The funders on this site have all been carefully vetted, and the search engine has been carefully designed, so that the results you get should all be good potential funders for your project. However, you should bear in mind that most trusts and foundations receive hundreds if not thousands of applications every year. They will only be able to fund a relatively small proportion of the applications they receive. All the trustees I have met have been good people who are absolutely committed to funding good works. They want to use their limited resources wisely, to achieve the best possible outcome for their trust, the projects they fund, and society. As people who are fundraising for a project, we should be seeking to help them.
The sad truth is that most of the applications they receive will be poorly written and poorly targeted. This is a constant complaint from the trustees of these bodies. One of the aims of this site is to reduce the number of applications that these funders receive, and to improve their quality. This will help all of us by allowing trustees to make good choices about the projects they fund and allowing good projects to shine through.
Even when an organisation has chosen the trusts they are going to apply to well, they are sadly often let down by a poorly structured application. The application should be written clearly to be read by a very busy person who is reading hundreds of similar applications, trying to find the best projects to fund. If it helps you can think of it as writing an essay or answering an exam question.
The best applications are between two and five pages long. Any less and it won’t contain sufficient detail for the trustees to make a decision, any more and there is too much detail.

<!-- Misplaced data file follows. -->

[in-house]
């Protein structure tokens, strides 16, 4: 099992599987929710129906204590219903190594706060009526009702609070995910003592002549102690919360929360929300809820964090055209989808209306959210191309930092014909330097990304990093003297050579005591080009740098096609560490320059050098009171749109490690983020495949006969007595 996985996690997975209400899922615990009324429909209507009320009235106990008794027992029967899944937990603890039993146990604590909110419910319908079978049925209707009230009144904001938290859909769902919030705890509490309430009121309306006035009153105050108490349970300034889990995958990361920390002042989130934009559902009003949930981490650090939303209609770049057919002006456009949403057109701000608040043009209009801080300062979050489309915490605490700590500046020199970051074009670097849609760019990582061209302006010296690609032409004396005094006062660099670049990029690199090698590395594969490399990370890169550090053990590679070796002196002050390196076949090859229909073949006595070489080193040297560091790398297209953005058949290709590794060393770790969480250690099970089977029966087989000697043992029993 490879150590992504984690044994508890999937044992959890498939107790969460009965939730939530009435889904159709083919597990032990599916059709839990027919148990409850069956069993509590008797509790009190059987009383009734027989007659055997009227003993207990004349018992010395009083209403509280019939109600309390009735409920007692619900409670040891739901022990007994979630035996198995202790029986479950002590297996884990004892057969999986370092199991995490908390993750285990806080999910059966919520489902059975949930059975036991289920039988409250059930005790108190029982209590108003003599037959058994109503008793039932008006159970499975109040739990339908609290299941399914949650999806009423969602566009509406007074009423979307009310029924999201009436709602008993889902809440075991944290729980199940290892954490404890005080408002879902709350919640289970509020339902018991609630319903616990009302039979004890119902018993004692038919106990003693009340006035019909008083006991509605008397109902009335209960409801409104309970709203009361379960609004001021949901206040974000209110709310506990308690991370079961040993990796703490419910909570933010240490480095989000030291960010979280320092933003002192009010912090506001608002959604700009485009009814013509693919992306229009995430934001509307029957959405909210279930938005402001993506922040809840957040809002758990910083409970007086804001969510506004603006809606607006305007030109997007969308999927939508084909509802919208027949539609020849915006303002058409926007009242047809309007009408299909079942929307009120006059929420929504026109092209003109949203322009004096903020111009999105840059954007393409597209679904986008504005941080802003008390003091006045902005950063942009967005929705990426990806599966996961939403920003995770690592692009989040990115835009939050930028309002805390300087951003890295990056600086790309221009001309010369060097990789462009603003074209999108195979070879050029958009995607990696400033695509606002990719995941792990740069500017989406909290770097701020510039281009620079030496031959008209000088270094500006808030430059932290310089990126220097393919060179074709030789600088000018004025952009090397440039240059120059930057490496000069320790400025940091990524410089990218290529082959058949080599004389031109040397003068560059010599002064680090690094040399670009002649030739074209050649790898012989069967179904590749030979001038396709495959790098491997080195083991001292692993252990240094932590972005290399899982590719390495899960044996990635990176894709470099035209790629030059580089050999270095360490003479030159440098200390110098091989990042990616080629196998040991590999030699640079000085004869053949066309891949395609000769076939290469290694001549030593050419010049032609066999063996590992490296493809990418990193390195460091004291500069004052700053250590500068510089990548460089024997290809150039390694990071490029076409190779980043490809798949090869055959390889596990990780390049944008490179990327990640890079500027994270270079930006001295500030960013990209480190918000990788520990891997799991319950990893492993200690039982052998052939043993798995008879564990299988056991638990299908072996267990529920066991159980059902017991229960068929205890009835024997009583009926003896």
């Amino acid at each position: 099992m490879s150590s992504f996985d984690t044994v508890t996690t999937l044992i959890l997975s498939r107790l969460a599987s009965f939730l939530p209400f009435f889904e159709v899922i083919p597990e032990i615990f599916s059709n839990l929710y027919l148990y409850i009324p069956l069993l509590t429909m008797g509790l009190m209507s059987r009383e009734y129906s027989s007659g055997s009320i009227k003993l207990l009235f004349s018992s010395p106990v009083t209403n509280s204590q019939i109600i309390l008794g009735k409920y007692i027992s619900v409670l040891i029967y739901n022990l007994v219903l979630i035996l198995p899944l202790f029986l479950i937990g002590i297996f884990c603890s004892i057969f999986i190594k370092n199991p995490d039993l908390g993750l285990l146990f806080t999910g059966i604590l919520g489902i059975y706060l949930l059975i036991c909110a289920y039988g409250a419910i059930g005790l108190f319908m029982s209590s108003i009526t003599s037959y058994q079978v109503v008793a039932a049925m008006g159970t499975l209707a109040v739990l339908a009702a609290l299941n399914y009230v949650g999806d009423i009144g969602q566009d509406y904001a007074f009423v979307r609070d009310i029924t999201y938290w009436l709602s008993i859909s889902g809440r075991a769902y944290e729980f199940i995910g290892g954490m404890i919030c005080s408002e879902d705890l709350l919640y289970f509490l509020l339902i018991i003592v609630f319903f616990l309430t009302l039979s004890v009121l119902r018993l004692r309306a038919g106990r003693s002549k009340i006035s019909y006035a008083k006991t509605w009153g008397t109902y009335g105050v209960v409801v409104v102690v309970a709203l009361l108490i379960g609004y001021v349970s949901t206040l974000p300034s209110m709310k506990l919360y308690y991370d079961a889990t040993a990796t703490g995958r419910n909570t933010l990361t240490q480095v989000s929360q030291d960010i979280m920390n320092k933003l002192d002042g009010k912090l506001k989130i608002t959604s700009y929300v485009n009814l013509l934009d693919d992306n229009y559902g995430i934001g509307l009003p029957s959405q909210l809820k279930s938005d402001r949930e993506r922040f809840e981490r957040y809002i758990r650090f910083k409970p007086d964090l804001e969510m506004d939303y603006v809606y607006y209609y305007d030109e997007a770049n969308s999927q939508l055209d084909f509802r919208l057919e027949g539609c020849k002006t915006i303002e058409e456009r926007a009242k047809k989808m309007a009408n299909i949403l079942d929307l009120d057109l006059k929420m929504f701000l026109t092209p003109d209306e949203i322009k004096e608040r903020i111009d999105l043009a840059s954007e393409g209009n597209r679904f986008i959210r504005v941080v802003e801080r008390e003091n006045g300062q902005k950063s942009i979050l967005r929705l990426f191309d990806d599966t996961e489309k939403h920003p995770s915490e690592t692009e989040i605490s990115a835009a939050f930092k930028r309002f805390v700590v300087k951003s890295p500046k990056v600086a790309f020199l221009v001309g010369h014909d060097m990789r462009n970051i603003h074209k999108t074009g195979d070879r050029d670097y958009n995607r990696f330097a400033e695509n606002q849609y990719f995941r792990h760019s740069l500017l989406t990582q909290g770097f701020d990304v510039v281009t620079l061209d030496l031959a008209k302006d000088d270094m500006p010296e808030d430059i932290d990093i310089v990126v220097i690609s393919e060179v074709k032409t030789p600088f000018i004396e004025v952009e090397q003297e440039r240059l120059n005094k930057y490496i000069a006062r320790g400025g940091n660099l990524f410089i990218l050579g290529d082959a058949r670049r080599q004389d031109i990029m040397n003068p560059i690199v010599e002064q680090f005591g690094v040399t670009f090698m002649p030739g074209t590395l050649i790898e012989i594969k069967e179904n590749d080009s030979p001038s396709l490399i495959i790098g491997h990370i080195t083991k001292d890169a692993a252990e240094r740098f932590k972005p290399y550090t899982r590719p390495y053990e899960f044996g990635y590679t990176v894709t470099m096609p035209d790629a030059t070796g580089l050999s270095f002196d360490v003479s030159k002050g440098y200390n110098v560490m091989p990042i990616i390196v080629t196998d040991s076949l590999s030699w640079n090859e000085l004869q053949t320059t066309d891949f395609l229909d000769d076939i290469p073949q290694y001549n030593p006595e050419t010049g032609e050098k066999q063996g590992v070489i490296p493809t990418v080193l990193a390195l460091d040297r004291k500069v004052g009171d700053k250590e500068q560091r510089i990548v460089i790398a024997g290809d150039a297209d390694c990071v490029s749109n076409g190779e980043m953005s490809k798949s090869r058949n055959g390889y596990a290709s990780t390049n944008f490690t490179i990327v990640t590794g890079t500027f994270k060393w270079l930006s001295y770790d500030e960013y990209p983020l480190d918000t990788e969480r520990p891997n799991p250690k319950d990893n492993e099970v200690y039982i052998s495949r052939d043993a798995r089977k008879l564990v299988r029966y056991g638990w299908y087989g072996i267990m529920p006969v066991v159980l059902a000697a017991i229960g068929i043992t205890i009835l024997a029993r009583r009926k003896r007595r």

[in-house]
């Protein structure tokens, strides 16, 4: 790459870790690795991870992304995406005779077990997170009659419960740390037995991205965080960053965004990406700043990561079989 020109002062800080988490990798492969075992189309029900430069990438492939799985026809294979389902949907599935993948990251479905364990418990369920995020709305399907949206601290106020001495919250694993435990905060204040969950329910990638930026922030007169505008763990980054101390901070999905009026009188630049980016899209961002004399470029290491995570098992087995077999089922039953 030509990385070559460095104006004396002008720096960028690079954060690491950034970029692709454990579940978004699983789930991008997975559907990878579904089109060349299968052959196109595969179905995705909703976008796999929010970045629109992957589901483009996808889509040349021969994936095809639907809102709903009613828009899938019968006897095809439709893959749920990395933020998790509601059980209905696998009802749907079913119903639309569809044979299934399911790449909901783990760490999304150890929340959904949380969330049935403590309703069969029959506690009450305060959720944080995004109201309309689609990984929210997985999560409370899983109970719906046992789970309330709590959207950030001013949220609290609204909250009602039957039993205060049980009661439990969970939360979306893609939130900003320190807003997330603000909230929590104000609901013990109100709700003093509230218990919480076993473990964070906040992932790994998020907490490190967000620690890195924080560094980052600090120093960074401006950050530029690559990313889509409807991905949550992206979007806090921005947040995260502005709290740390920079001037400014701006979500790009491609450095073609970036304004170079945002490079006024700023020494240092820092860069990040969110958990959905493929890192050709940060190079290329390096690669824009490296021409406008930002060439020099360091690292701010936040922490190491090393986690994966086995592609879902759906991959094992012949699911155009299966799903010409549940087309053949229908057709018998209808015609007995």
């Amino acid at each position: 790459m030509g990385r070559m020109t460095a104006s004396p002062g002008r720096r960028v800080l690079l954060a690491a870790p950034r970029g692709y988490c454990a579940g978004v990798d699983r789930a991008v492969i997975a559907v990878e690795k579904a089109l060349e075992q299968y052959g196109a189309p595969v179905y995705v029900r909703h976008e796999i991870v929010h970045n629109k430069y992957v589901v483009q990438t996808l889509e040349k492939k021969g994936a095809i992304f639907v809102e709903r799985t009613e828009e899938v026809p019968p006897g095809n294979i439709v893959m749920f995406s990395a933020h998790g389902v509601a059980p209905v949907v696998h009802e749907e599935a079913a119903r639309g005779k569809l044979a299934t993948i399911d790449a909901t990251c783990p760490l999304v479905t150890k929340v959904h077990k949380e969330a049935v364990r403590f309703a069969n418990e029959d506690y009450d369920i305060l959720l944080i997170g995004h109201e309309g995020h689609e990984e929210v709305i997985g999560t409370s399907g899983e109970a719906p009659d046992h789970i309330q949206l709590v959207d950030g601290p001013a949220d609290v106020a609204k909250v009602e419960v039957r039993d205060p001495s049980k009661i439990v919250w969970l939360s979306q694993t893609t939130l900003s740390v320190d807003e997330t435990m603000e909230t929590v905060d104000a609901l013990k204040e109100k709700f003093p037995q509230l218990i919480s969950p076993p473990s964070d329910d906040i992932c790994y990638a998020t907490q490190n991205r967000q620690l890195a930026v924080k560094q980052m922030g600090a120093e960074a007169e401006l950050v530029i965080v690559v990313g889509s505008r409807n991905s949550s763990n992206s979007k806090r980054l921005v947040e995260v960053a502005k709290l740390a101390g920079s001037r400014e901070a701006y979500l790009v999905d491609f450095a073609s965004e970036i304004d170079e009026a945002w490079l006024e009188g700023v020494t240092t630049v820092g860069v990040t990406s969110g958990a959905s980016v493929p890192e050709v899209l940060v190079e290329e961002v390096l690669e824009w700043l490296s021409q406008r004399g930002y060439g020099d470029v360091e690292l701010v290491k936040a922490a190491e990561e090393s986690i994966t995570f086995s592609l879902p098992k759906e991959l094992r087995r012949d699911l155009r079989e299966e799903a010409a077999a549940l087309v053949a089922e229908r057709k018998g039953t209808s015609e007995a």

There are many ways to structure a funding application, but the following is a good guideline if you don’t know where to start. You should be trying to answer the following questions in the first couple of paragraphs:
What problem are we trying to solve? How does this project solve it?
This should be as clear and straightforward as possible, with no impenetrable jargon or acronyms.
An example could be
"This project supports people who are street homeless into temporary accommodation by offering them advice and support in dealing with the local council."
"Poor facilities at our church mean that we are unable to welcome families in the way we want. We will be installing new toilets and a new kitchen so that we can run a lunch club and creche."
"Our roof is leaking, and we want to repair it before more damage can occur."
How much will it cost and how much are you asking for?
Again, you should present a clear cost for the overall project, with a clear indication of how much you are asking for. For example:
In total this project will cost £100,000 of which we are contributing £40,000 from our own reserves and have raised £20,000 from the congregation. We are seeking the support of trusts and foundations to raise the remaining £40,000.
The main body of the document can then give the details of the project, which should be presented factually. You can outline the number of people who will benefit, how long the project will last, how you will know you have been successful, and any other relevant information. Pictures are good if you have them, but ideally you should include no more than one or two.
You should also write a cover letter to go with your application. This should include a summary of who you are, what your project is about, how much it will cost, and how much you need.